Kayla Whaley has an excellent essay about why #OwnVoices titles matter and you should definitely start there if this is the first time you're seeing this hashtag.
For a long time, I felt satisfied with my reading if I was making sure to include books featuring diverse characters, but now I make sure to dig a little deeper and take note of who is writing the story. This is not to say that people can't write well outside of their own culture, but I'm now keeping track and making sure that I'm including plenty of #OwnVoices in my own reading. And you know what? This is not solely for my work (though that is reason enough), but for my own edification and enjoyment.
One practice that helps me read inclusively and pick up #OwnVoices titles is to surround myself with them. I make sure that my bedside table has #OwnVoices titles on it at all times. When I receive books from publishers or peruse catalogs and reviews for collection development, I make note of the #OwnVoices titles. I load my Kindle up from NetGalley and Edelweiss. I surround myself with diverse #OwnVoices books so that when I'm ready to pick up something new, I have lots of choices at the ready.
This means that when I pick up books or hear about books, I'm doing a little research about the author. It's something that started as something I had to really think about, but it's now become automatic.
(Does all that mean that I can't pick up a book I was really looking forward to by a white author? OF COURSE NOT. But it helps me obtain a balance. In all things, balance. That is not unreasonable to expect.)
Looking for a place to start with #OwnVoices titles? Check out the Twitter hashtag #OwnVoices, plus here are a handful that I have read and enjoyed recently. Please share your favorites in the comments!
Book Uncle and Me by Uma Krishnaswami, illustrated by Julianna Swaney. Grades 3-5. Groundwood Books, 2016. 149 pages. Review copy provided by my local library.
Yasmin loves her "Book Uncle", the man who runs a small leave-one, take-one book lending library on the street outside her apartment building. But when the town's mayor requires Book Uncle to pay for an expensive permit to run his library, the book stall may be shut down for good. Yasmin and her friends decide to get involved in the upcoming mayoral election to see if they can save their beloved books. This is not only a great book for kids who like to read, but it's a great story about civic engagement.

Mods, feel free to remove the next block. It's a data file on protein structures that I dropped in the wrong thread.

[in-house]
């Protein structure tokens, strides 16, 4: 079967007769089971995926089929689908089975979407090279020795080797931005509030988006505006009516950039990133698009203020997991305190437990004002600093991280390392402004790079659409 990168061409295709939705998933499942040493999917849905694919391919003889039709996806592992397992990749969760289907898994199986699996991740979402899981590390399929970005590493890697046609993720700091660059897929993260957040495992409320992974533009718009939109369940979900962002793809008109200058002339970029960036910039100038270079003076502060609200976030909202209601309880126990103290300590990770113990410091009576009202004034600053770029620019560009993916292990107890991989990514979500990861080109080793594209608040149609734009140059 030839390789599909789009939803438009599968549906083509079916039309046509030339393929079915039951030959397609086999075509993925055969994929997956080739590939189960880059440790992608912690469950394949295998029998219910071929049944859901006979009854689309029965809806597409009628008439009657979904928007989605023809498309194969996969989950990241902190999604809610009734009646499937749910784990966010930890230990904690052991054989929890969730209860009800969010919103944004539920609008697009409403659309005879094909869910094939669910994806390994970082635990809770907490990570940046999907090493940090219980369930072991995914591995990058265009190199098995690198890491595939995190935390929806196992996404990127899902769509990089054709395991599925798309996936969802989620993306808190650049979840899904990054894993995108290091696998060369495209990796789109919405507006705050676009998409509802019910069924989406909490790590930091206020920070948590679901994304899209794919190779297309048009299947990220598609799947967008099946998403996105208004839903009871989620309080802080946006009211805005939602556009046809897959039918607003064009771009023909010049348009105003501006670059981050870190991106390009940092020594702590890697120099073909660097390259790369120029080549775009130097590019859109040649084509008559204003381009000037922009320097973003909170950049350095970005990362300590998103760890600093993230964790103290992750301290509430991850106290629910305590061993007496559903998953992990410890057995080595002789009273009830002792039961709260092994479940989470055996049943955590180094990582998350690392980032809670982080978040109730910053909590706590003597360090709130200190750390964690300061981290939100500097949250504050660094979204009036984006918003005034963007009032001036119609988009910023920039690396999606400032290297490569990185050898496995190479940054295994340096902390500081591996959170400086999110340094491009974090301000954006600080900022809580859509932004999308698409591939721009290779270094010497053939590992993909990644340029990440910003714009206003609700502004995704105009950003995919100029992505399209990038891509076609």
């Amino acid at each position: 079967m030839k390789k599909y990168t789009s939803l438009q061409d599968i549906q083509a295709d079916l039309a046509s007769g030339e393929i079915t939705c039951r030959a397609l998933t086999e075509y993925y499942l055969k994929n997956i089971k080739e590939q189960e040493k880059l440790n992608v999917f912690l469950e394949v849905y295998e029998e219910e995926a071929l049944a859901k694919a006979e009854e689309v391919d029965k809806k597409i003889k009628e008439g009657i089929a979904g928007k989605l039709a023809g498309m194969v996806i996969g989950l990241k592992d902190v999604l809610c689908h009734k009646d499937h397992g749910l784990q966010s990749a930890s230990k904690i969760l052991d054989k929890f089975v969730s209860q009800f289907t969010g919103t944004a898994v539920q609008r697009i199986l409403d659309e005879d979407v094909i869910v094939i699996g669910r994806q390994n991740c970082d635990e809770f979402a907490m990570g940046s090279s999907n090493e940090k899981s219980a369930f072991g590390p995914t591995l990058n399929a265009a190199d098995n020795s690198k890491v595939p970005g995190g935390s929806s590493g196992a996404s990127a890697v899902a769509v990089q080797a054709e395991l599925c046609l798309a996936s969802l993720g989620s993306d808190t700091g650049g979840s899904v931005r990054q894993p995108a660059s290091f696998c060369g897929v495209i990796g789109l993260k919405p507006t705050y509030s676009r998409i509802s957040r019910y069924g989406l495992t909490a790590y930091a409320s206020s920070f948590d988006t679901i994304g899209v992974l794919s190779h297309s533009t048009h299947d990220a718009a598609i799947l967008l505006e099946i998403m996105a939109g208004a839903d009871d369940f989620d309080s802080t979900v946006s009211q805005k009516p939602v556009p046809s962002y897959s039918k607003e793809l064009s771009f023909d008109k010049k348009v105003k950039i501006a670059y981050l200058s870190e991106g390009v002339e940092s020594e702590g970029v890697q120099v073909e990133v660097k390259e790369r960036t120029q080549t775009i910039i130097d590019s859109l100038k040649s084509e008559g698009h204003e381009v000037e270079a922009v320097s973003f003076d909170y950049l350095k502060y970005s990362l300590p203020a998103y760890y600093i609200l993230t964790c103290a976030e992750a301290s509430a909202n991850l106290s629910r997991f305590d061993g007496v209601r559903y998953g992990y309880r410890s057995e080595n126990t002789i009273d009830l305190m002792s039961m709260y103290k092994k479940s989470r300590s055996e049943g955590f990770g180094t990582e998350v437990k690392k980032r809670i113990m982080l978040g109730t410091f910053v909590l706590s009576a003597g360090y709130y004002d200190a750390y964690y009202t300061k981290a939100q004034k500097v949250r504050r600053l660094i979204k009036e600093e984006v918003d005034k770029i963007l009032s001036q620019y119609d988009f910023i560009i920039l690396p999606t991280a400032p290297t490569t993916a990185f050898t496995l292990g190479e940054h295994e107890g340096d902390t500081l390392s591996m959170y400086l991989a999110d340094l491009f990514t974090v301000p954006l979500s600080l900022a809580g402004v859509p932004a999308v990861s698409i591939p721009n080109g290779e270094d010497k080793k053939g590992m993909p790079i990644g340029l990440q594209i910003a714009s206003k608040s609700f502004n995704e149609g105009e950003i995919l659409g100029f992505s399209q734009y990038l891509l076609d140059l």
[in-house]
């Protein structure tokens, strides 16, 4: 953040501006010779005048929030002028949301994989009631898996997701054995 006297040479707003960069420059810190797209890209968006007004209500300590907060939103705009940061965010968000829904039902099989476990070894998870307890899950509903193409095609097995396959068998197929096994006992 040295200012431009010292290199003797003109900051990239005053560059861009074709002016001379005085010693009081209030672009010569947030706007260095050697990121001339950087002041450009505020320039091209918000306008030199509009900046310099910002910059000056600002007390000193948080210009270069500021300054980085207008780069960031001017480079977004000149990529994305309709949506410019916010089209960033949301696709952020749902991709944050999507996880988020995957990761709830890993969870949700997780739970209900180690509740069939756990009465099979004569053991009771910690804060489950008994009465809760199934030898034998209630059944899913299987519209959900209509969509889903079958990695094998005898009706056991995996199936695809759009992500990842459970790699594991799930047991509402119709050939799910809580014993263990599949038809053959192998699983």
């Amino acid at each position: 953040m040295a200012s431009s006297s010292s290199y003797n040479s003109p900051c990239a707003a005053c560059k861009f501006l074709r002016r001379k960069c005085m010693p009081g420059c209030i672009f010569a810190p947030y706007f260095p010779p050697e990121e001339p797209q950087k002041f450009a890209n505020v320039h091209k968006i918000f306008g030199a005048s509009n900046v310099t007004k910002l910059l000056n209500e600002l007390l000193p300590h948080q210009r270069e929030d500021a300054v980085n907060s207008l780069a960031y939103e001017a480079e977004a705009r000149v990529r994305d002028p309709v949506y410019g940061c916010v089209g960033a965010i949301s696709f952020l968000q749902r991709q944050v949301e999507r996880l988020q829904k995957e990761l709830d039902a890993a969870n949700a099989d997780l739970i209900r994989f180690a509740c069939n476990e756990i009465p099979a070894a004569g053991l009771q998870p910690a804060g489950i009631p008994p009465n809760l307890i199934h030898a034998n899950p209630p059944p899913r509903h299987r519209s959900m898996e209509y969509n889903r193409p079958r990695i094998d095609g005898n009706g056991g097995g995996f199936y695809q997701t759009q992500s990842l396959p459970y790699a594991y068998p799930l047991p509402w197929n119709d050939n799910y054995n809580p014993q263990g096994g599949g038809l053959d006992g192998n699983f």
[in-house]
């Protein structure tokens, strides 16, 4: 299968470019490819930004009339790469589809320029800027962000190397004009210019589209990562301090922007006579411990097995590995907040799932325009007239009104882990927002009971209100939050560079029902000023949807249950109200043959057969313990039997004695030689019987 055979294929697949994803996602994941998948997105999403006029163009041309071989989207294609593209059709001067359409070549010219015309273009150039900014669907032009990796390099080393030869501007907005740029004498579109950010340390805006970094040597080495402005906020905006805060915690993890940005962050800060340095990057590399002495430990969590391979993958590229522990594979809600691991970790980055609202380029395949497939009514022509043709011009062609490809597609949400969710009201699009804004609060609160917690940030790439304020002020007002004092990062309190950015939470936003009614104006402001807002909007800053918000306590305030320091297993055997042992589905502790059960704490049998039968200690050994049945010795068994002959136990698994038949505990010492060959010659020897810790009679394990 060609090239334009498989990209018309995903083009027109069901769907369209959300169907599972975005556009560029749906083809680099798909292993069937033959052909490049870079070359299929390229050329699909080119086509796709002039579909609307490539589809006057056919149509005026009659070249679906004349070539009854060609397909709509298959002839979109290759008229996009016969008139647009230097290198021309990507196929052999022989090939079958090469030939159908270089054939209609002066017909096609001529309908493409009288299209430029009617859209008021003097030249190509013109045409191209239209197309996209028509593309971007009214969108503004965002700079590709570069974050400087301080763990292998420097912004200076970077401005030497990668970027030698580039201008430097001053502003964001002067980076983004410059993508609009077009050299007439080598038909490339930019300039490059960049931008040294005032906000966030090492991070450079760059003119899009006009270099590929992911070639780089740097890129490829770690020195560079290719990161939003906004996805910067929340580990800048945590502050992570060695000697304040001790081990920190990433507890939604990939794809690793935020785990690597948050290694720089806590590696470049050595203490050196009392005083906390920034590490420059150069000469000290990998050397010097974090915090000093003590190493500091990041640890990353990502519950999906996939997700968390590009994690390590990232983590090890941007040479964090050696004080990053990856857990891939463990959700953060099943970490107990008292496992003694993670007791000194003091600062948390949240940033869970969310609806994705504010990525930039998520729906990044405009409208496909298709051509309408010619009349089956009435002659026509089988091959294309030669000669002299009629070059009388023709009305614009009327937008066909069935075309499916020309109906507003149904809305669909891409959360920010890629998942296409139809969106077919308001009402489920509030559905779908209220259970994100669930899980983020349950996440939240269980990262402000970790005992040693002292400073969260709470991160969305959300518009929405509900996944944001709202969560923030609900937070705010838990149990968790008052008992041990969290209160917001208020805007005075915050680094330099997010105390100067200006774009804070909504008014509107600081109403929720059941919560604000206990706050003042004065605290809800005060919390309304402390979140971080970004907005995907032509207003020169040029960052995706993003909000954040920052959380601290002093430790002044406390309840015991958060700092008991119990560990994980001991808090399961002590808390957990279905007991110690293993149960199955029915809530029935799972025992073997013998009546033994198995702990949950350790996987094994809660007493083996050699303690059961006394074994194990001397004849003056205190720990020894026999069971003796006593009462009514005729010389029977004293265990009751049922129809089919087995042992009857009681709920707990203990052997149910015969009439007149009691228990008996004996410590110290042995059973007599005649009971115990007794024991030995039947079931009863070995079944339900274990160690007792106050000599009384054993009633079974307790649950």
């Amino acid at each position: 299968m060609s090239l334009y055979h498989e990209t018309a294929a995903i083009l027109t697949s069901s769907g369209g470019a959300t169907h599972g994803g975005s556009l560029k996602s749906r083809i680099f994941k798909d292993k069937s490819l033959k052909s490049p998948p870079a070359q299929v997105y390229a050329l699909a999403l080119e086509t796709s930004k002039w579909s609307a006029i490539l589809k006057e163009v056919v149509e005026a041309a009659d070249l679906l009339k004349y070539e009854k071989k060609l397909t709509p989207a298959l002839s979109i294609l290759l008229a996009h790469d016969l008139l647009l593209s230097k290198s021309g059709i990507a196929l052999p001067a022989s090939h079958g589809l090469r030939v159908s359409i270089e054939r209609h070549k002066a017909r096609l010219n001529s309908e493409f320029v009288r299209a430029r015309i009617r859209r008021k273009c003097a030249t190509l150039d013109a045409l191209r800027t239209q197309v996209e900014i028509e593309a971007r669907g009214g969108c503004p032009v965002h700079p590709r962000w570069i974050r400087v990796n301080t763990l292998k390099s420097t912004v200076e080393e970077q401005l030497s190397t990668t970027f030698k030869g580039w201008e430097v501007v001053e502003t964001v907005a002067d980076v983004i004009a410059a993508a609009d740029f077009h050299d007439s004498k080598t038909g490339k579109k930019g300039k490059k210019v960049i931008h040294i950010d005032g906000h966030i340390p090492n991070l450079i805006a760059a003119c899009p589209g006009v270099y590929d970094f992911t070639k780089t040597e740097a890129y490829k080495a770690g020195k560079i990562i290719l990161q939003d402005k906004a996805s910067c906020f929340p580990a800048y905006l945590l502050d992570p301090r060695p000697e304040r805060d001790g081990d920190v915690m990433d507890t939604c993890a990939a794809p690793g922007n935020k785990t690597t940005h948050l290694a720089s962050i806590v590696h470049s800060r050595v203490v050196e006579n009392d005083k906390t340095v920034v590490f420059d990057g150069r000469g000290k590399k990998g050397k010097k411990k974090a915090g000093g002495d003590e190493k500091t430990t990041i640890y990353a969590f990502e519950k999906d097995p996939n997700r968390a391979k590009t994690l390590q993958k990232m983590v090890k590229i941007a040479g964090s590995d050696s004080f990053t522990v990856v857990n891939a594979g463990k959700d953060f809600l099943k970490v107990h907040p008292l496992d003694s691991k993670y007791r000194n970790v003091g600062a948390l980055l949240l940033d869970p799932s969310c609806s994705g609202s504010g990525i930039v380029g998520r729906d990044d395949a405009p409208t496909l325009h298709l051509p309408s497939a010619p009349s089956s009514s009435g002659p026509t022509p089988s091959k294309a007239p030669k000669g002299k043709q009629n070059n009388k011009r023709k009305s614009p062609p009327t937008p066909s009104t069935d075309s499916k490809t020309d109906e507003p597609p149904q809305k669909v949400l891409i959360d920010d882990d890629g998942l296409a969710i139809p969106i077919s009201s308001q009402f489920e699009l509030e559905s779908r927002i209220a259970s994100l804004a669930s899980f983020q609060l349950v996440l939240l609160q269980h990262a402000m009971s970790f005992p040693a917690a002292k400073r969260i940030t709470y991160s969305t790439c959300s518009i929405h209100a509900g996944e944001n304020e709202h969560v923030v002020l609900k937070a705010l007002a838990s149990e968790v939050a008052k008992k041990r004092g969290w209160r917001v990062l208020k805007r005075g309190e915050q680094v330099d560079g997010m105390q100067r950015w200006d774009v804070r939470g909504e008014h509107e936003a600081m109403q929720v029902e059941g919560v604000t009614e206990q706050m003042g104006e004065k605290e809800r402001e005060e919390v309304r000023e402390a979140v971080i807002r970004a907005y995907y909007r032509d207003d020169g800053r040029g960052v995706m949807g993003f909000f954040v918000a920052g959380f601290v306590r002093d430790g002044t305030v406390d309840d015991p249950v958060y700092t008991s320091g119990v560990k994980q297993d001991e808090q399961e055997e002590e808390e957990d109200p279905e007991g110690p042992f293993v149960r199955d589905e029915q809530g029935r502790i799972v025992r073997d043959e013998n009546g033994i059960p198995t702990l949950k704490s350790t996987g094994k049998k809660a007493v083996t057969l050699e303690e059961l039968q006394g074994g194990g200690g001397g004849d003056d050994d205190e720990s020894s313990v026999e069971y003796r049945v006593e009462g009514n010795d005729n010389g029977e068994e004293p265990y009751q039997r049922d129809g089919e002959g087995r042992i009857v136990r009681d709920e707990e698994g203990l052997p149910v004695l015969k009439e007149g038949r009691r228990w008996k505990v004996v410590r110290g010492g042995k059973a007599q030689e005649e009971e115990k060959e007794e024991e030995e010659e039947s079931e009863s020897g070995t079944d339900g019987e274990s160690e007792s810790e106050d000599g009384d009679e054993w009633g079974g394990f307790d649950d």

Under Rose-Tainted Skies by Louise Gornall. Grades 9 and up. Clarion Books, January 2017. 320 pages. Review copy provided by publisher.
Norah never leaves her house. She has agoraphobia and OCD, so she lives within the walls of her house, going to school online, sometimes leaving her home for therapy when she can manage it. But when a new boy moves in next door, Norah finds herself checking him out. And when he actually seems to like her (through the window and from the doorjamb), she starts to think about letting him in. But is she too crazy for a relationship?
In a letter in the front of the ARC, author Louise Gornall explains that this book started when she sat down one day to write about how things feel to her. This book puts you right into Norah's head so the reader can see how Norah's thoughts often spiral out of control.
Separate is Never Equal: Sylvia Mendez and her Family's Fight for Desegregation by Duncan Tonatiuh. Grades 3-6. Abrams, 2014. Review copy provided by my local library.
This impressive book conveys a lot of big ideas in relatively simple language, just right for its child audience. When Sylvia Mendez's aunt went to register her and her brothers for the local public school in California in the 1940s, they were told that the children would have to attend the Mexican school. The separate "Mexican" school was in a run-down building with very few resources and teachers that expected kids to drop out by 8th grade. The Mendez family decided to fight school segregation and seven years before Brown Vs. Board of Education, they won the right to desegregate their schools.
The Birchbark House by Louise Erdrich. Grades 2-6. Disney Hyperion, 1999. Review copy provided by my local library.
The story of Omakayas, an Ojibwe girl growing up in a village in the woods, is a must-read for fans of Little House on the Prairie. It's loosely plotted, taking the reader through a year in Omakayas's life. Readers who like learning about how people did stuff "way back when" will really dig this - all the details about how Omakayas and her family built their shelters, found and stored food, etc. make for a really interesting story.
Press this into the hands of all your young Little House fans to give them a different and important perspective.
History is All You Left Me by Adam Silvera. Grades 9 and up. Soho Teen, January 2017. 320 pages. E-galley provided via Edelweiss.
Oh man, remember that feeling of first being in love and how crushed you were when it ended? Yeah, be prepared to relive that here. Griffin has not only broken up with his first love Theo when Theo decided to move across the country for school, but now Theo has died. And Griffin is trying to deal with that and it feels impossible and his OCD isn't helping anything. If you're in the mood for a raw, real love story or if you know any teens who are suffering through their first heartbreak and wondering how they'll ever recover, this is the book.
What other #OwnVoices books would you recommend??